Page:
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The Composition of Snow
Wonderful amounts of fluffy snow have been falling from the sky, blessing Lake Tahoe’s resorts and merchants with visitors eager to experience all that Lake Tahoe has to offer in the winter. 

As I blaze a trail snowshoeing through the woods, I start to wonder about the science of snow: how do snowflakes form, why are the flakes shaped the way they are and what causes the delightful crunching sound when it’s cold?

Contrary to what many seem to believe, I don’t know much about anything but I wonder about everything. Writing this column keeps my mind alive wondering and my brain fresh researching the answers to all my questions.

Here is what I learned: the science of snow basically comes down to chemistry and the properties of water. 

A snowflake begins forming when a tiny dust or pollen particle comes into contact with water vapor high in the earth’s atmosphere. 

The water vapor attaches to the particle and freezes into a tiny crystal of ice. This crystal is now heavier than the air so it begins to fall, gathering more water vapor on its journey.

The pattern of bonding forms the crystal into a six-sided figure, due to the water molecule’s composition of two hydrogen atoms and one oxygen atom through a process called hydrogen bonding. 

As the water molecules are freezing and compacting, they continue to bond in this six-sided configuration. Right before completing the freezing process, the hydrogen bonds push the molecules to the farther possible distance from each other, causing a 4 degree expansion as the ice crystals set.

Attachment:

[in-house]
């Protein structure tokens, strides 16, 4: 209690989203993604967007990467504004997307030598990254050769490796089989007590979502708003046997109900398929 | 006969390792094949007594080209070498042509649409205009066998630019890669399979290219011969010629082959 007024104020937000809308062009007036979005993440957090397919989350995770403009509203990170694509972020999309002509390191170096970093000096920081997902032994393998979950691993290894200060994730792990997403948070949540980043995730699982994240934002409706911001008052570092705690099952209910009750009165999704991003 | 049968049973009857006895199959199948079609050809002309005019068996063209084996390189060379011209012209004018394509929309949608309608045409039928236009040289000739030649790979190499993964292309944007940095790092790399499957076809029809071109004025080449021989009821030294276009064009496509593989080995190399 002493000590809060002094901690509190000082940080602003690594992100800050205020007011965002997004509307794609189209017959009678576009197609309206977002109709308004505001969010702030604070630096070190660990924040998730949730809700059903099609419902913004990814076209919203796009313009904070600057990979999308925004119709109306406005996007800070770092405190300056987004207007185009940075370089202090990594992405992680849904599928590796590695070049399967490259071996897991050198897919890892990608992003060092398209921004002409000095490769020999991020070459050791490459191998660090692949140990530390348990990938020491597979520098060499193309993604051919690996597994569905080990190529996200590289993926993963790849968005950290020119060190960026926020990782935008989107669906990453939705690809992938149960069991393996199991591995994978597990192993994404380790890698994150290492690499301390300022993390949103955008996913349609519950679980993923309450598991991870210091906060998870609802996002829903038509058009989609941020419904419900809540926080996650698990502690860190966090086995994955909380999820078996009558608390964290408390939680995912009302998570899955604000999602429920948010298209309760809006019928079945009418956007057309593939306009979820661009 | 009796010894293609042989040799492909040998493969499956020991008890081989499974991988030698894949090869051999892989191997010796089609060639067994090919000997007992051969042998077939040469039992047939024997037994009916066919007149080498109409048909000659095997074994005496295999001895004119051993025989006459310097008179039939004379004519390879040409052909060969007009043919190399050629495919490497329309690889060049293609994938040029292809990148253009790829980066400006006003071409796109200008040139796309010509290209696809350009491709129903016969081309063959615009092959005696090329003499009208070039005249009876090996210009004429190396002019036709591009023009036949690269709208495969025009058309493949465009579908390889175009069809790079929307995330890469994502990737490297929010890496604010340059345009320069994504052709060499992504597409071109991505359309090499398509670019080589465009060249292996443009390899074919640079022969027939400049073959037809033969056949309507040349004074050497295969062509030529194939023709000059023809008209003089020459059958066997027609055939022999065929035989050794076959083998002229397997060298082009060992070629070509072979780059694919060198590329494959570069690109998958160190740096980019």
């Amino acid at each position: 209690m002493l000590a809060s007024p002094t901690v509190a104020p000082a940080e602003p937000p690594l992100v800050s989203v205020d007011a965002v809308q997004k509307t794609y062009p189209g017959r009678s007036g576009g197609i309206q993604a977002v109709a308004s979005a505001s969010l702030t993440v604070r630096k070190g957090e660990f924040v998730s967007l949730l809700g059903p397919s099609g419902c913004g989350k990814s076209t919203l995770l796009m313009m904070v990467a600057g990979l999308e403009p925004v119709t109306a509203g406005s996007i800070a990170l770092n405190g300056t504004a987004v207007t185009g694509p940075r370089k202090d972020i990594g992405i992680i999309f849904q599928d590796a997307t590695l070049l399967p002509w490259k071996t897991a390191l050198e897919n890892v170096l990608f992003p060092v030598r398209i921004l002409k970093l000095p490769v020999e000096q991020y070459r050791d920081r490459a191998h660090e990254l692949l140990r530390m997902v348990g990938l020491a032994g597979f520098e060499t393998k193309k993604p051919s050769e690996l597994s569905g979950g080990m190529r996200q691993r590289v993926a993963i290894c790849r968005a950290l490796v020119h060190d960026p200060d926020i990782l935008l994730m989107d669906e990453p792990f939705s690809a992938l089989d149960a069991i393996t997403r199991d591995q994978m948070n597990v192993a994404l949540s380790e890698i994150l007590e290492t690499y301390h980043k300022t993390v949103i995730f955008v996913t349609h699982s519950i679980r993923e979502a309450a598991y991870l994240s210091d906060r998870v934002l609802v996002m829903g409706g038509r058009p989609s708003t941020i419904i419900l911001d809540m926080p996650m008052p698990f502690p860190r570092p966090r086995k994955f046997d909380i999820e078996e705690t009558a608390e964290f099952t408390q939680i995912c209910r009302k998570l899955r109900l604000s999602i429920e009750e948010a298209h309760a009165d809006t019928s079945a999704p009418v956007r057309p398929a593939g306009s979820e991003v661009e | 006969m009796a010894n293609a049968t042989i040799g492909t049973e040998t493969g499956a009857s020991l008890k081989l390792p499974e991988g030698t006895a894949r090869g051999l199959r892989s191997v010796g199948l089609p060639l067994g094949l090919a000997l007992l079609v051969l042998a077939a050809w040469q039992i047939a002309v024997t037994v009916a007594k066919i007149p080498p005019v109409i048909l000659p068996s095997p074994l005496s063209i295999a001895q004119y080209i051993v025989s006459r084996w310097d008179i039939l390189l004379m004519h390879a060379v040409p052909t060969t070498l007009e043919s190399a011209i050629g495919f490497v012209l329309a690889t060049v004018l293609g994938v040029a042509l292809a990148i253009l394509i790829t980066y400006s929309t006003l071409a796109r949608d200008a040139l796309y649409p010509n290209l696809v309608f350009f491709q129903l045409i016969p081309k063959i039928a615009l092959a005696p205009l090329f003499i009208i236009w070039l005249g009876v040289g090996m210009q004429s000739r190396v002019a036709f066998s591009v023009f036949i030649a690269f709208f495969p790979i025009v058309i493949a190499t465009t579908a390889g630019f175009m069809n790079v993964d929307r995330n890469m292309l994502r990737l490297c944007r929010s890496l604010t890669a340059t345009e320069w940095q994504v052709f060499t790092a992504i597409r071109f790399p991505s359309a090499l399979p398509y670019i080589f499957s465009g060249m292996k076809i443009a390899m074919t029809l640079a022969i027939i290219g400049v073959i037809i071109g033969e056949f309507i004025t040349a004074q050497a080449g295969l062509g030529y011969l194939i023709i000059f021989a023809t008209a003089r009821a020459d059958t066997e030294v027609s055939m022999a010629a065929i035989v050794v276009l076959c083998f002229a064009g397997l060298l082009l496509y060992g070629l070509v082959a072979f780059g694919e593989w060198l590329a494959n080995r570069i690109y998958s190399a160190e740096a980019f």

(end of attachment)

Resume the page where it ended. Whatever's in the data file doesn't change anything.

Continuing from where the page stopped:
This expansion property is the reason why ice floats. Water, unlike most substances, is lighter in solid than liquid form due to this expansion, which is essential to life on Earth. The ice that forms and floats on bodies of water protects the aquatic plant and animal life beneath. Not only that, if ice were to sink, eventually the entire body of water would freeze.

And indeed, over the 4.5 billion years this planet has been in existence, if ice were to sink, the entire planet would have become a giant ice cube and we would not exist. 

In this way, hydrogen bonding makes all life on Earth possible.

Snowflakes may incur changes on the way down from high up in the atmosphere. The snow may pass through a warm layer, melting it. A deep cold layer closer to the ground may refreeze it and it will fall as sleet or ice pellets.

In some conditions, snowflakes encounter super-cooled water droplets. When these super-cooled droplets attach to the snowflake, they freeze. If the crystal collects enough of these droplets, it loses its defined shape and falls as a fragile, oblong shape called graupel. 

Once on the ground, even if it falls as light and fluffy snow, the flakes will eventually begin the process of thawing under the sun, then refreezing at night, compacting more throughout the days until it becomes snowpack.

If, for some reason, this snowpack were to remain on the ground year-round, as it does in the Polar Regions, it eventually would develop into a mass of ice called a glacier. 

For those of us who have had to move it around, shovel it off our decks, drive over it, slip on it and stomp through it, it seems that we have had mounds of snow this season already. 

Indeed, depending on where you measure it, the Lake Tahoe area has had between 12 and 25 feet of snow, probably much more on some of the mountain tops. 

One of my favorite things about snow, besides snowshoeing through it, is the crunching sound it makes when it’s 10 or 15 degrees or less, as it often is in Minnesota, where I grew up. This is due to the lack of moisture in the snow at low temperatures. The best crunch comes a few hours after the snowfall, when the individual crystals have bonded more snugly together. The crunching sound comes from breaking those bonds as we walk across it.

I’m outside walking every day. When it’s cold, I bundle in many layers, and revel in the crunch.